Why daytime sleep is so important

Why daytime sleep is so important

Yes, daytime sleep is important! Typically if your child is under the age of 2.5 years they require some daytime sleep, otherwise known as NAPS (an acronym for Necessary Adult Peace Sessions – and that isn’t just a fun play on words). These naps help your child manage their level of fatigue and limit sleep debt that, if left unchecked, can end up causing all sorts of sleep problems and potentially health issues.

It really is a myth that depriving young children of day sleep will help them sleep at night. While that can work for adults and some older children, the opposite is true for babies and young toddlers.  Here I’ll give you three reasons why daytime sleep is so important. And why you should be making naps a priority for your baby or young child.

Developmentally they need it

Sleep plays a vital role in stimulating neural pathways; both in organising and engaging the five senses.

With all the new information babies take in daily, it needs to go somewhere. This information needs to be filed and organised in the brain. And the sorting of this filing system, including memories and new skill sets, happens during sleep. Better sleep equals better learning. This is true no matter what your age, but babies and young children are taking in so much more new material from their surroundings, this extra sleep taken during the day is even more important.

And it’s not just the brain that’s at work during sleep. Sleep helps rejuvenate our bodies, including the immune system. There’s a lot of cellular repair going on during a nap. If you’ve ever had several weeks or months (or heaven forbid, years) of sleep deprivation, you’ll have likely noticed that you’re often ill. If you’re deprived of sufficient sleep, your body doesn’t have enough time to carry out this repair work, and you’ll become much more susceptible to illness. And children and illness are not a happy mix.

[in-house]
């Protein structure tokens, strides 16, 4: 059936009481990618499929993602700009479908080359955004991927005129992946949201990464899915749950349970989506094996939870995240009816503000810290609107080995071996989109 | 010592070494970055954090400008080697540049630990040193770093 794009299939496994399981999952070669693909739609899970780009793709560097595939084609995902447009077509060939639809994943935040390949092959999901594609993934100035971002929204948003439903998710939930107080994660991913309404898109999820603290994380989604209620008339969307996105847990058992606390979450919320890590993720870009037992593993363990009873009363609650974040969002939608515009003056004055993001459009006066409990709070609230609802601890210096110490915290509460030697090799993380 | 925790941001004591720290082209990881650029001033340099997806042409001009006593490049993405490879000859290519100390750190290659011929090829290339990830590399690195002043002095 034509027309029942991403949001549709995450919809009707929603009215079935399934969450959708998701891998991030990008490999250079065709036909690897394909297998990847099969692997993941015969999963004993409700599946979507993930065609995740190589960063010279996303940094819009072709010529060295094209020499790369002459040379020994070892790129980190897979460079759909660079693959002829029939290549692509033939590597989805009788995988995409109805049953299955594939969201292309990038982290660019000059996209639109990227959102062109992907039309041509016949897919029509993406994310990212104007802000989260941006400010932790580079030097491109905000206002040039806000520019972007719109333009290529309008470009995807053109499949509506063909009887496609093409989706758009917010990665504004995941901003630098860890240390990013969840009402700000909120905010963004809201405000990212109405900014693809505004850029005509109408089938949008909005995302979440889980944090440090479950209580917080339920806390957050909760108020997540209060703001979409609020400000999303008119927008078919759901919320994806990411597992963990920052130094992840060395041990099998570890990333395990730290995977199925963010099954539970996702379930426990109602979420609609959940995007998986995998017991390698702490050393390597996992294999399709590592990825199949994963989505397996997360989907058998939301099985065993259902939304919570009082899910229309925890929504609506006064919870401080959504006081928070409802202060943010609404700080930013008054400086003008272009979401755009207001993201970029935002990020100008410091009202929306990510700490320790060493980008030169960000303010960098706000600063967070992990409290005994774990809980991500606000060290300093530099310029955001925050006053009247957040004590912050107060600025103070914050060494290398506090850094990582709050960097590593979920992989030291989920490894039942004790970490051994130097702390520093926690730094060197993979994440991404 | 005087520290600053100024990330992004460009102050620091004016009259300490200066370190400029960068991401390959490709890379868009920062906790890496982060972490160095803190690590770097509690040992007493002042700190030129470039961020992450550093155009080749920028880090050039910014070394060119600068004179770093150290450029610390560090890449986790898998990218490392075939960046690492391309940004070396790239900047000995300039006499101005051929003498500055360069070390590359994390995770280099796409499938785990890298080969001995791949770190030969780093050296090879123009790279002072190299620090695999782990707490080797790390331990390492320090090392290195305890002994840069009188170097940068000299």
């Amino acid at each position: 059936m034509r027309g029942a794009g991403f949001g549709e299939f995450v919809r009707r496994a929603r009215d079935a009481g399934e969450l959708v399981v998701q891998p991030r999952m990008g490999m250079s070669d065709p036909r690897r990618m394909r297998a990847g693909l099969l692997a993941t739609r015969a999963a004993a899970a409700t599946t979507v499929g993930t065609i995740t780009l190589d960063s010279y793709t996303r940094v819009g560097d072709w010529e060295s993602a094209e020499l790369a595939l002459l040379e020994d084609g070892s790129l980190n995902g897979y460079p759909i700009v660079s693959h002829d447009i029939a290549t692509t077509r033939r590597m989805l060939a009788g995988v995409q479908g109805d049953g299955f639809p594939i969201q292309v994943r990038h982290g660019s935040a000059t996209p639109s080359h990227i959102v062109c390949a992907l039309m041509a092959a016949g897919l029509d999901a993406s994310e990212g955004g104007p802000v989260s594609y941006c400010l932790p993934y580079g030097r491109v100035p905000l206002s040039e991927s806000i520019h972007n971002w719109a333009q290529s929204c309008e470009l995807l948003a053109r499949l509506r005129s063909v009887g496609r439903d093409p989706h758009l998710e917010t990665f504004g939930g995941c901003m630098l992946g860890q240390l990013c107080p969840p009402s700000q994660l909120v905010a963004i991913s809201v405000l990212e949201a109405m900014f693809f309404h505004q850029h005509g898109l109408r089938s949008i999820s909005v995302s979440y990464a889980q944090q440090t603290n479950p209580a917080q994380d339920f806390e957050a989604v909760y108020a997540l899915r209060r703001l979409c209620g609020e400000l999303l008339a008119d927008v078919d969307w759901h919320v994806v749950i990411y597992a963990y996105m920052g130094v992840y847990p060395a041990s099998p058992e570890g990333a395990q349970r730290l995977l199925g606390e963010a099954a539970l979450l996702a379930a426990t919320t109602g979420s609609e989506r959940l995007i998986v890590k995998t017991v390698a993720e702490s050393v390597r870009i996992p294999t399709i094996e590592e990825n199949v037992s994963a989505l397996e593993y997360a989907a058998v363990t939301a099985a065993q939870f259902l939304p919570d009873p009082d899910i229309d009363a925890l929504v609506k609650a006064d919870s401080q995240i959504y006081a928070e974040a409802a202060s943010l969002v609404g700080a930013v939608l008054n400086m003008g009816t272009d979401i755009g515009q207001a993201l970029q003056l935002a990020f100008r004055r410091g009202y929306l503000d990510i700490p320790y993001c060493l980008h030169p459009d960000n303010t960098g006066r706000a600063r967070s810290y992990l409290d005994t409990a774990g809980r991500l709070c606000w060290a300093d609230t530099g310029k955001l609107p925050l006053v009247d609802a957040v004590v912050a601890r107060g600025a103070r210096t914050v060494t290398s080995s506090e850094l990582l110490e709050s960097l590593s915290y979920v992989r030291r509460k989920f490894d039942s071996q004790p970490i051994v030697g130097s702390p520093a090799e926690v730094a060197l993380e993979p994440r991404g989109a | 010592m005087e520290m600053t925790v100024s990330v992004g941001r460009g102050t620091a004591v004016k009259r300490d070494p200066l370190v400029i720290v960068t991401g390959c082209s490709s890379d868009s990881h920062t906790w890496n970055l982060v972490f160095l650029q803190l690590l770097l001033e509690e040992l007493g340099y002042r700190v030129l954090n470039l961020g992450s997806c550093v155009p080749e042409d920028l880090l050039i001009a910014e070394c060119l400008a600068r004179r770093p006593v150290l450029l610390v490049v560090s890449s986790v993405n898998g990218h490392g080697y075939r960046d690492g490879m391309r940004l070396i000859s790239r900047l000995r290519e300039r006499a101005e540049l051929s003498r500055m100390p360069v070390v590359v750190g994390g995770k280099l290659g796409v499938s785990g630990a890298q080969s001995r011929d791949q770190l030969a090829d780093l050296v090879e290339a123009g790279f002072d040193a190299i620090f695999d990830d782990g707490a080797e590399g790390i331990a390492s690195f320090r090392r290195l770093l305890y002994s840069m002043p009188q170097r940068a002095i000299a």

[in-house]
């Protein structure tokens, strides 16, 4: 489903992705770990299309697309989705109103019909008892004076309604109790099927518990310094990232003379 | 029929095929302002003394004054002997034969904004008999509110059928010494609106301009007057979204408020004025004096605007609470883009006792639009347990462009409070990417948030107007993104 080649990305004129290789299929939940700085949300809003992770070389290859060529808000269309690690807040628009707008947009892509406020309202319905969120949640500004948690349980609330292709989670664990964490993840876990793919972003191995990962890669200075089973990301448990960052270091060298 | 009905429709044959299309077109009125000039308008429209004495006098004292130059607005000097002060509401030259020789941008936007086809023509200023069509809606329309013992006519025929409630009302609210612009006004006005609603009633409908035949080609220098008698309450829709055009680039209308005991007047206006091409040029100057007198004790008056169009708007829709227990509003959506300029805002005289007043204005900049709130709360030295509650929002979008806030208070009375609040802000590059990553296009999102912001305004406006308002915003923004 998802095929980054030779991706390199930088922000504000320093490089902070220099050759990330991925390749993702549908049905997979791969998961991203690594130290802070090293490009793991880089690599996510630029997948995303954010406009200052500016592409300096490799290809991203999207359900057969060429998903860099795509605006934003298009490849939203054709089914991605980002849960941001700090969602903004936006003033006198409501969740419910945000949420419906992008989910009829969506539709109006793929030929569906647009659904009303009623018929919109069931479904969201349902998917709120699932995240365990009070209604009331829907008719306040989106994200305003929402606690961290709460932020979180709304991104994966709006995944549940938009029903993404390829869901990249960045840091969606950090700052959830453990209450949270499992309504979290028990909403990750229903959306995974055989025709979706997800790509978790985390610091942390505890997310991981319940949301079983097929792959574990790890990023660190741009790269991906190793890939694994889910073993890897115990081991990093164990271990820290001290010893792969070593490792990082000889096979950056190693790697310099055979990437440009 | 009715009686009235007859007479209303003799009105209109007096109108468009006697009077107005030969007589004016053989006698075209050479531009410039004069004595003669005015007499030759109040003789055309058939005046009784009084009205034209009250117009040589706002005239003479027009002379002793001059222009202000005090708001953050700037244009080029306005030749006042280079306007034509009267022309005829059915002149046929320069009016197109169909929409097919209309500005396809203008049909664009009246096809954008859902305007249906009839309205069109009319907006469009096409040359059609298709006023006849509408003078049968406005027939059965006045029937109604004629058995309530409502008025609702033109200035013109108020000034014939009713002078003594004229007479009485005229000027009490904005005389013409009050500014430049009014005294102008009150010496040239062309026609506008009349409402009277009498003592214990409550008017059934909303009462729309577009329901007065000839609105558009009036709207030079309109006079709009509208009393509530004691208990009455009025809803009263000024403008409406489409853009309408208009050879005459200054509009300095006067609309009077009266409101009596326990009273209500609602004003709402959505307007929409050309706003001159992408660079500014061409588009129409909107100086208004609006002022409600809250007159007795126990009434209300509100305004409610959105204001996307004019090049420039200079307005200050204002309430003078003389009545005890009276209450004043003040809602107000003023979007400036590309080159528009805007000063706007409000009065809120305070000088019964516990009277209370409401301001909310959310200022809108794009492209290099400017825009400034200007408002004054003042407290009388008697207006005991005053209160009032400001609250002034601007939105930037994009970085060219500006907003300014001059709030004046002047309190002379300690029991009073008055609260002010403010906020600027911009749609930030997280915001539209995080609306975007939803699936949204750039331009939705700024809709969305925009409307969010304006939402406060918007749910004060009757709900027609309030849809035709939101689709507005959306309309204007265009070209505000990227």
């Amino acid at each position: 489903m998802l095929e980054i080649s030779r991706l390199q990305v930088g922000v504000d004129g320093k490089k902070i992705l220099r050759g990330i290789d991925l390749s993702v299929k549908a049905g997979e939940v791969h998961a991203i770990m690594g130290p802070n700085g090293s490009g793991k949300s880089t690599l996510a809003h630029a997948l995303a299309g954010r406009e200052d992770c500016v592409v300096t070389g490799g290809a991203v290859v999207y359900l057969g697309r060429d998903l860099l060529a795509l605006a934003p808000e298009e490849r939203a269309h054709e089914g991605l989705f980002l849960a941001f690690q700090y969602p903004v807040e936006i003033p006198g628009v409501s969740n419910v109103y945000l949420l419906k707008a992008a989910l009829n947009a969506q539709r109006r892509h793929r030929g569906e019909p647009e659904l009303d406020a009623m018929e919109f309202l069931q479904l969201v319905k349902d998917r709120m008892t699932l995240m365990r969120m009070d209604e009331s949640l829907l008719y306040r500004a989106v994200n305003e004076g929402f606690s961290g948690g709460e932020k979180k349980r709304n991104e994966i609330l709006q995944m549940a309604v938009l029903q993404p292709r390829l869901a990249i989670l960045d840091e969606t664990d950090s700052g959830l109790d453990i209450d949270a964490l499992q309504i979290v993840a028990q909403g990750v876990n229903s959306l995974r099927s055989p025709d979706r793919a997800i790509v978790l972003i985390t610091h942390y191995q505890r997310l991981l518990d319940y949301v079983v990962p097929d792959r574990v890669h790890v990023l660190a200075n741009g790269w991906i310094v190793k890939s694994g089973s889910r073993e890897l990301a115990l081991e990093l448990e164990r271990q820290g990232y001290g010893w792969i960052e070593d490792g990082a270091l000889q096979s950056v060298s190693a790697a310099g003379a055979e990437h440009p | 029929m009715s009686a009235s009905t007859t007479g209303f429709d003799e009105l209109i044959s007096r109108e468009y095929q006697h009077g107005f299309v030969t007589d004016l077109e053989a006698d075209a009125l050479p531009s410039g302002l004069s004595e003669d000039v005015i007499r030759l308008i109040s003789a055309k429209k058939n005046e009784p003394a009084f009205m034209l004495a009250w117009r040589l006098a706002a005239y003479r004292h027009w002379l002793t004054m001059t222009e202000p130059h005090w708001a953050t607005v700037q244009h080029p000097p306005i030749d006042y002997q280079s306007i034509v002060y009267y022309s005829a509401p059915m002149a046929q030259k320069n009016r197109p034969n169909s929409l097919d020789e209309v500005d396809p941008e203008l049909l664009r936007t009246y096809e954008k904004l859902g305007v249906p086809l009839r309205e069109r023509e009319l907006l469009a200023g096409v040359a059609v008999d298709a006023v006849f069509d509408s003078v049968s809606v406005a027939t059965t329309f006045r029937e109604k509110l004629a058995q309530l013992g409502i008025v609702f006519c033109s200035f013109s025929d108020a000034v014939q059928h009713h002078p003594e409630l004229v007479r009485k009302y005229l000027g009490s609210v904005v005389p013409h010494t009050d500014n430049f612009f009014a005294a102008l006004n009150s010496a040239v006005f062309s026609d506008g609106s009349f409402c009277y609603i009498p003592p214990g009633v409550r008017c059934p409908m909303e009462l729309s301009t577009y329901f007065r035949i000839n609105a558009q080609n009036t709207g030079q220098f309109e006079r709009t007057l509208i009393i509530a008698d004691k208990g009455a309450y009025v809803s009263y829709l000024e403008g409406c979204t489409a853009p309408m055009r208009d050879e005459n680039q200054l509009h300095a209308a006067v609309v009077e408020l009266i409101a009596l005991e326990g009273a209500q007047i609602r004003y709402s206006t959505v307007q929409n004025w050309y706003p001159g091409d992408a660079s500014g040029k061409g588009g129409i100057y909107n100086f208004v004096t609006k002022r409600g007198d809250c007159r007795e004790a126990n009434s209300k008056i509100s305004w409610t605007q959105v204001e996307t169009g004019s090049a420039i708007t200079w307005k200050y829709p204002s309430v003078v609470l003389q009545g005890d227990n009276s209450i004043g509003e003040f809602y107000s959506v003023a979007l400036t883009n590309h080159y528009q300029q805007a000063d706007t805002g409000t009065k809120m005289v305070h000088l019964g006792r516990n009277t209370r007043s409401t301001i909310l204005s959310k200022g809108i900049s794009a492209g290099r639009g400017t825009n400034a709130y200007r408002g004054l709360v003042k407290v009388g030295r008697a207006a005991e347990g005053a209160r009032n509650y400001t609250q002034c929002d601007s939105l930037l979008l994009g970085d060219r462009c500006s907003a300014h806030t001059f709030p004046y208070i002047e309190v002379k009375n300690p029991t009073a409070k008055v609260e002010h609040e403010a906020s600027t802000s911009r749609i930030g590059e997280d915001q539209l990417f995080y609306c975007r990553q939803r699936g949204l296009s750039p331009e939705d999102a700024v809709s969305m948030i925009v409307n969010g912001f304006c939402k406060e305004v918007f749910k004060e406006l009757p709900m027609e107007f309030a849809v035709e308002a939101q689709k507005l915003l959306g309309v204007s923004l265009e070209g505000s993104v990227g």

Naps help prevent overtiredness

Overtiredness is a baby’s worst enemy. For unlike adults who become sluggish when tired, a baby or young child will become manic and overly restless when they’re pushed past tired and not sleeping well. And this hinders sleep even more.

This can often present itself as a baby or child who doesn’t know what he or she wants. They’re not happy when held, but also don’t want to be put down. And they can’t seem to focus on anything for any amount of time. This overtired fatigue can also mean that your child struggles to eat well; and that in turn can lead to problems if they wake early due to hunger.

Furthermore, overtiredness makes it that much harder for a baby to settle. And when sleep finally does come, it’s often more fragmented, with lots of wakes and earlier mornings.

Daytime sleep gives you a break

If your child isn’t napping, chances are you’re not getting any downtime! And this shouldn’t be discounted. Time for you is vitally important. You need a form of structured break time to relax, or to get chores done. Or maybe just have a shower and eat! It is not selfish to want a break in your day.

If naps aren’t going well yet, they really are worth focusing on. Knowing how much age-appropriate sleep your child needs is the first step, along with making day sleep a priority.  Consistently good daytime sleep does take longer than night-time sleep to come right in most cases. But just hang in there and keeping chipping away at it.

And if night sleep isn’t great (after the 4 month mark especially), then look at making some changes to improve that too. Sleep really does beget sleep. A good night sleep really is much more conducive to a better day sleep. And everyone needs a good night’s sleep!

If you’d like a step-by-step sleep plan to help your child sleep well, I’d love to offer you a free initial phone call. You can book in a call here. And if you’re not already following me on Facebook or Instagram for sleep tips, fun facts and giveaways; please do that too. I look forward to chatting soon.